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Finding your old Crosman 766 BB gun while cleaning out the hall closet or garage can bring back childhood memories of time spent plinking away at tin cans with your dad or grandpa. Before you share the same memories with your own child or grandkid, your Crosman will probably need a bit of TLC to get it back to prime condition. If it can’t hold pressure, it’s likely that it needs new seals. Resealing your airgun can be a little technical, but with a few tools and the right parts, you can get your well-worn gun working as well as the day you bought it.
Some of the seals in your 766 are easier to replace than others, so it's important to figure out which seal is the problem. If your airgun is unable to pump enough air to fire at all, its pump cup usually needs replacement. If your airgun can pump up but loses pressure, the valve seal is the issue.
Before disassembling your airgun, gather all the parts and tools needed to complete the job. Although the Crosman 766 was discontinued in the mid-80s, it's still possible to find aftermarket parts kits to repair it. Crosman no longer sells replacement parts for the 766 directly, but the airgun shares many parts with the 2100 model, which can still be acquired directly from Crosman. To disassemble your 766 enough to get to the seals, you'll need a flathead screwdriver, a mallet, a thin wooden dowel and a 7/32-inch roll pin punch.
Before proceeding, make sure your 766 is unloaded by removing the BBs from the reservoir. Pump up and discharge it in a safe direction to release any pressurization. Once you're sure that the airgun is unloaded and not pressurized, remove the plastic housing from the front of the handguard with your flathead screwdriver. Lift the plastic cover to expose a roll pin that must be removed with your 7/32 roll pin punch and mallet. Take out the plastic plug that it was holding in place, and you'll be able to remove the air piston assembly. The pump cup is at the very end of the air piston assembly and, because it is friction fit, can be pulled out by hand.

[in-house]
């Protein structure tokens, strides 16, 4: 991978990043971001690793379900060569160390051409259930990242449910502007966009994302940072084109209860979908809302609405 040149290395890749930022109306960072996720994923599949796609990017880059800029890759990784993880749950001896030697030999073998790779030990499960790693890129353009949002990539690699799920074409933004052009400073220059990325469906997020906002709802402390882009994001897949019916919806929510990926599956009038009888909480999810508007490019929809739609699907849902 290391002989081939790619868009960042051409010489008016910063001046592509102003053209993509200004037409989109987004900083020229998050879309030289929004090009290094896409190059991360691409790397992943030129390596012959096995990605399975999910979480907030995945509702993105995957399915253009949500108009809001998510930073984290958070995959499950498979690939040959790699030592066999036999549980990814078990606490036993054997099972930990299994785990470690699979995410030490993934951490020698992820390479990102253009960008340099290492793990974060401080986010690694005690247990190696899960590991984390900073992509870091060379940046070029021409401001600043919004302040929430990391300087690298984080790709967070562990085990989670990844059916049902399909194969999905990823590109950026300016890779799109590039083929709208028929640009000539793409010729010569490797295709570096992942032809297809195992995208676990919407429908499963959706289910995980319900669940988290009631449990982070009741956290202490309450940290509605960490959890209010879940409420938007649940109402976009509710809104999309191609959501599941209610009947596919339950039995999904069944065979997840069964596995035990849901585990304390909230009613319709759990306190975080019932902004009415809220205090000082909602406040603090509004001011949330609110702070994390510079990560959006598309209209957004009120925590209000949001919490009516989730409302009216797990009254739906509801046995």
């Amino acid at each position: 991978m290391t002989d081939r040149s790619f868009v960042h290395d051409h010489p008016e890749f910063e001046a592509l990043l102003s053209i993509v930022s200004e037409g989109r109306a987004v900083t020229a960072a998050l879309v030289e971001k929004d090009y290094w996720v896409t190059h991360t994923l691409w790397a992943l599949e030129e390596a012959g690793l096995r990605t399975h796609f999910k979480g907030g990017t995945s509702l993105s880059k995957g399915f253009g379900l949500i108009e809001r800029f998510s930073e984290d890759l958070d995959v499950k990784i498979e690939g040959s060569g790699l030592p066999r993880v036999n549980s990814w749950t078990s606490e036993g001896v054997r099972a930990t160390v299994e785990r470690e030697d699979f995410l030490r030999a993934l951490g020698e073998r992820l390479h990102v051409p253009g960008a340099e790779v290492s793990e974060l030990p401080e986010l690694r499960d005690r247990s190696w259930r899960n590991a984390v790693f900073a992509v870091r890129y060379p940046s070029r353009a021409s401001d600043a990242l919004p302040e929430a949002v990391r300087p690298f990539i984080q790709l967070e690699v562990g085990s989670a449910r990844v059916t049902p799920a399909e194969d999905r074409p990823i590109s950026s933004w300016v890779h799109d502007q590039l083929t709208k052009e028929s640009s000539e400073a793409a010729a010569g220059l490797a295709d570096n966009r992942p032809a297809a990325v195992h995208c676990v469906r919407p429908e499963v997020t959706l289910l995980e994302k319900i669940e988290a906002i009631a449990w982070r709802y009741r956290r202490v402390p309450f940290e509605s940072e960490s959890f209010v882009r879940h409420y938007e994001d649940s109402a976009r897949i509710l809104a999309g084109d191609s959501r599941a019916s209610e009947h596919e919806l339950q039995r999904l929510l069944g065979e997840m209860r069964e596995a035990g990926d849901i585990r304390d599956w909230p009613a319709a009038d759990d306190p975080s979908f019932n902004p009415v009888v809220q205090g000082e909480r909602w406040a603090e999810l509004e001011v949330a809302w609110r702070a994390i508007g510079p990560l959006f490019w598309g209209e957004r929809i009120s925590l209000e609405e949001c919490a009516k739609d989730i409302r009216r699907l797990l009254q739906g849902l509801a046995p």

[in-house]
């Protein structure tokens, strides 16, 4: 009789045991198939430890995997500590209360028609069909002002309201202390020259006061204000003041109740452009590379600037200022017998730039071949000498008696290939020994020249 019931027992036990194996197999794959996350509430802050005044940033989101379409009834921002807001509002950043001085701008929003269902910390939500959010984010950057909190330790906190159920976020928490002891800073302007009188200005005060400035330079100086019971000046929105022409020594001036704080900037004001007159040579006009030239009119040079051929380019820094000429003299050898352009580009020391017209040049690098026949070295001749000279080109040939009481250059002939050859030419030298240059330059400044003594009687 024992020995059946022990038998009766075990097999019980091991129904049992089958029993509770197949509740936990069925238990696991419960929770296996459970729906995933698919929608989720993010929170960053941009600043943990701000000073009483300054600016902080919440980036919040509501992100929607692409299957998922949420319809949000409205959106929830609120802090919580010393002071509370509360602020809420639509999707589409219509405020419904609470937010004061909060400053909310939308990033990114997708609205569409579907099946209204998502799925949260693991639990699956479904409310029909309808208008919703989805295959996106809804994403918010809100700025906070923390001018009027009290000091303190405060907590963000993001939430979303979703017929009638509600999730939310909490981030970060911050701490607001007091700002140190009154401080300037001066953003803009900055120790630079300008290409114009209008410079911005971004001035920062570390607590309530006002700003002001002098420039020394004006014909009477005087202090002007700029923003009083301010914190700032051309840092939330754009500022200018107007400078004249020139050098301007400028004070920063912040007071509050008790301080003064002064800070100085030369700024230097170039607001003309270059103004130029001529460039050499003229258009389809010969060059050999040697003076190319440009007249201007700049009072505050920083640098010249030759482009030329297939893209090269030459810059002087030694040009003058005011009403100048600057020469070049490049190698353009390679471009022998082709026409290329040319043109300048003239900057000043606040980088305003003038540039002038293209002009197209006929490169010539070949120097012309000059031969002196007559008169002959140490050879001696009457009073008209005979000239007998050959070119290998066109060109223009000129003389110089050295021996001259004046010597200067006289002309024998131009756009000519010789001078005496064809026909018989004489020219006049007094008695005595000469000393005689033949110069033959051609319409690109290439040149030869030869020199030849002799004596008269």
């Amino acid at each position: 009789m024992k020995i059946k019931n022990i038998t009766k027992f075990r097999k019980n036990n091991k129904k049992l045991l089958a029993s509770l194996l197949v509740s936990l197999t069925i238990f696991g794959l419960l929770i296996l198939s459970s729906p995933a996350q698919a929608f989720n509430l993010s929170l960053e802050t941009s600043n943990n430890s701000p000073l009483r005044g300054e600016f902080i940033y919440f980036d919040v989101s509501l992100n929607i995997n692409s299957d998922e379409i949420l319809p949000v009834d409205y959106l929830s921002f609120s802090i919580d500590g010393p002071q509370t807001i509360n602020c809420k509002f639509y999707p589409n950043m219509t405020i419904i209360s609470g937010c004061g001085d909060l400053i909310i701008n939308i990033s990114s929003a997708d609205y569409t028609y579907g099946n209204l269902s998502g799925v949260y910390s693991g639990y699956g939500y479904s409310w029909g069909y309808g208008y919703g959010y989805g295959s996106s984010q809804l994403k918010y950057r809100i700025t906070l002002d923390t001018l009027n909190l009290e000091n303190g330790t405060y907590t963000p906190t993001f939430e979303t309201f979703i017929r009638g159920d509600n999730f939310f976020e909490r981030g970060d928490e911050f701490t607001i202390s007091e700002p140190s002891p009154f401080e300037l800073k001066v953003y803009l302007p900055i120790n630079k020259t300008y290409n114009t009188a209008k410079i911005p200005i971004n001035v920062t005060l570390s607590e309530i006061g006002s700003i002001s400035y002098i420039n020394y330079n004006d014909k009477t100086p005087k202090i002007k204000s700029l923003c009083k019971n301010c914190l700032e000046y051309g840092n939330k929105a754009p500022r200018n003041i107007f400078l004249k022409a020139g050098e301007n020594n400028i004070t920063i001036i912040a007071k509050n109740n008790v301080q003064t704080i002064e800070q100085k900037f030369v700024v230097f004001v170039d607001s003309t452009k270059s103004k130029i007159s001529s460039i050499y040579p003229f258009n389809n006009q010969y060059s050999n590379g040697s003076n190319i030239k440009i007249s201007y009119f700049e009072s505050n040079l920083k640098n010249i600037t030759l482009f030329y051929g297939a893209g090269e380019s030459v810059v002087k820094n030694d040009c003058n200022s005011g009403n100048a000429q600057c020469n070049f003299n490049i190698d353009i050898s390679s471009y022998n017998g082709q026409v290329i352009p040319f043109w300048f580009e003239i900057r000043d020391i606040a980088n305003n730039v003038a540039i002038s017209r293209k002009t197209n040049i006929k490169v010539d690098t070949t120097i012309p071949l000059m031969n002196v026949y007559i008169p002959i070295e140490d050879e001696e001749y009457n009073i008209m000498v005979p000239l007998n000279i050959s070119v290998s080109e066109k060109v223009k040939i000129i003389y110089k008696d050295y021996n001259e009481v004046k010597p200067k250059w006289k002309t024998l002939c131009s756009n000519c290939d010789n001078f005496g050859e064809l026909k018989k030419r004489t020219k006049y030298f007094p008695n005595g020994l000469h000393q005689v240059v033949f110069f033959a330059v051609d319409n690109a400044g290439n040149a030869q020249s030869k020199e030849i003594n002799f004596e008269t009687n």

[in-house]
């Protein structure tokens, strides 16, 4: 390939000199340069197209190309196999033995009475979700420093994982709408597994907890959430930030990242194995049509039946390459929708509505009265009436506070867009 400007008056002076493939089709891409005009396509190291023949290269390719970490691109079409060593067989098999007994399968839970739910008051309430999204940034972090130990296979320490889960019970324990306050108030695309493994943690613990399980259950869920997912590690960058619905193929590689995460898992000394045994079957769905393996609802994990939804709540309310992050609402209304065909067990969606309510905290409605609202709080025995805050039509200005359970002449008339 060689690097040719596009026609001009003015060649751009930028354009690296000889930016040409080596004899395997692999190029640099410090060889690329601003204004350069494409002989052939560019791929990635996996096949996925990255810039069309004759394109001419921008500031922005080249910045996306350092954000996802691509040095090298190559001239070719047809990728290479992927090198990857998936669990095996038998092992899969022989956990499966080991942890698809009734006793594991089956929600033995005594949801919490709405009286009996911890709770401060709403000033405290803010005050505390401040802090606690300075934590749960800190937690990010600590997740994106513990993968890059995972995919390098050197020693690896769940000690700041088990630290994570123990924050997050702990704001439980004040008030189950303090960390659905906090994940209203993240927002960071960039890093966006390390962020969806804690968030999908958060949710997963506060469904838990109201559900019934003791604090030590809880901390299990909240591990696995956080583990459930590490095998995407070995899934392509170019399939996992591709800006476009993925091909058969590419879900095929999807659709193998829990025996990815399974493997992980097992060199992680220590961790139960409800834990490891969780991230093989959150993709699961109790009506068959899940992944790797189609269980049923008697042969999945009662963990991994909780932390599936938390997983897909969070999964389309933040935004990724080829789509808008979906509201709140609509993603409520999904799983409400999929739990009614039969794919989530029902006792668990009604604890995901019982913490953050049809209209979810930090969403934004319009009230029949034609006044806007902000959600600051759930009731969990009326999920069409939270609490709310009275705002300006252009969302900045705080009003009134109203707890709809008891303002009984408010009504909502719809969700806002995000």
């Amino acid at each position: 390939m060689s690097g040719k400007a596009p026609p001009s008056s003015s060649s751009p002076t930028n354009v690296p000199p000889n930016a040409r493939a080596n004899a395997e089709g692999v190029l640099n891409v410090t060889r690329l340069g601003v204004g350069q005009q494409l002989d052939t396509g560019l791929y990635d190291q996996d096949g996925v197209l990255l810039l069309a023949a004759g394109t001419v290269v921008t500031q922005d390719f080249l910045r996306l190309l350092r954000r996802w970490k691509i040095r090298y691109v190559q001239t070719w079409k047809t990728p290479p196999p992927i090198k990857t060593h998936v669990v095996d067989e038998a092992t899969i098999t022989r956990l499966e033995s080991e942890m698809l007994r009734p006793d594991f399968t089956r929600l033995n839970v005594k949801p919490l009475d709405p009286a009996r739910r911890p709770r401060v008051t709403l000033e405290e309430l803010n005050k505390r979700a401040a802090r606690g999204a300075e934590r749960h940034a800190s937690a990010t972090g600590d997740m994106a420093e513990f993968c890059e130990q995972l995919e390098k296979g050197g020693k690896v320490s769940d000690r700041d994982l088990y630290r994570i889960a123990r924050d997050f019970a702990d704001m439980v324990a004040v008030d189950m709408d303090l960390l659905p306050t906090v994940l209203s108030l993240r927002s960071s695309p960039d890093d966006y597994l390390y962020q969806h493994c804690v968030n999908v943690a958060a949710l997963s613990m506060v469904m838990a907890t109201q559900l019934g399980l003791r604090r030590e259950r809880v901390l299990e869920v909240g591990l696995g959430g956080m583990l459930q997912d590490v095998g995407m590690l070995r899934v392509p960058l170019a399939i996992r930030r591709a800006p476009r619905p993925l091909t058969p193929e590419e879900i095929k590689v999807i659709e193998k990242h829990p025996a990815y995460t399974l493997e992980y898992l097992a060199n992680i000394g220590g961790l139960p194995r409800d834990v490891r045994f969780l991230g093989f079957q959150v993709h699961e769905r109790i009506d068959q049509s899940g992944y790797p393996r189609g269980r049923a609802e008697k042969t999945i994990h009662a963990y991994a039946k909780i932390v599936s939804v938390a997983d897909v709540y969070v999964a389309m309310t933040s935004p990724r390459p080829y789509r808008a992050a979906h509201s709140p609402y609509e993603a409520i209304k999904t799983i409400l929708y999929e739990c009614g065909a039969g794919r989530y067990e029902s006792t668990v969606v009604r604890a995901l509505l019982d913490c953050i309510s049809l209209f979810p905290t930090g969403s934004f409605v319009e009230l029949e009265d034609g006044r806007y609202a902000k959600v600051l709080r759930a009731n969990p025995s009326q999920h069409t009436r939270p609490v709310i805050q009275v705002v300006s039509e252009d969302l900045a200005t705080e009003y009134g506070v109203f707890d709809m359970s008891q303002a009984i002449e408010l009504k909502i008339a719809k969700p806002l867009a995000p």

Replacing the Seal
To access the valve seal, you'll need to open the receiver by unscrewing the three screws on the side of the airgun. Proceed with caution; there are many small parts and springs in the receiver that could be easily lost. Fully disassemble the receiver and retain all parts for reassembly. With the receiver disassembled, you can remove the pump tube, which contains the pressure chamber of the airgun. Gently remove the pressure chamber from the pump tube with your wooden dowel and disassemble it to reveal the valve seal O-rings. After replacing the broken seals, reassemble your 766, retracing the steps you took to take it apart.
- Pay close attention to your Crosman 766 as you remove parts. This will save you a headache when you have to reassemble.
- A Crosman seal kit is useful in seal repair.
- Never attempt maintenance on a loaded air gun.
- Never point an air gun at anything that you do not intend to shoot or kill.
Indulging her passion for wide open spaces and outdoor fitness through the written word on a full-time basis since 2010, author Jodi Thornton-O'Connell takes the mystery out of outdoor skills and guides readers to discover fun ways to physically connect to natural surroundings.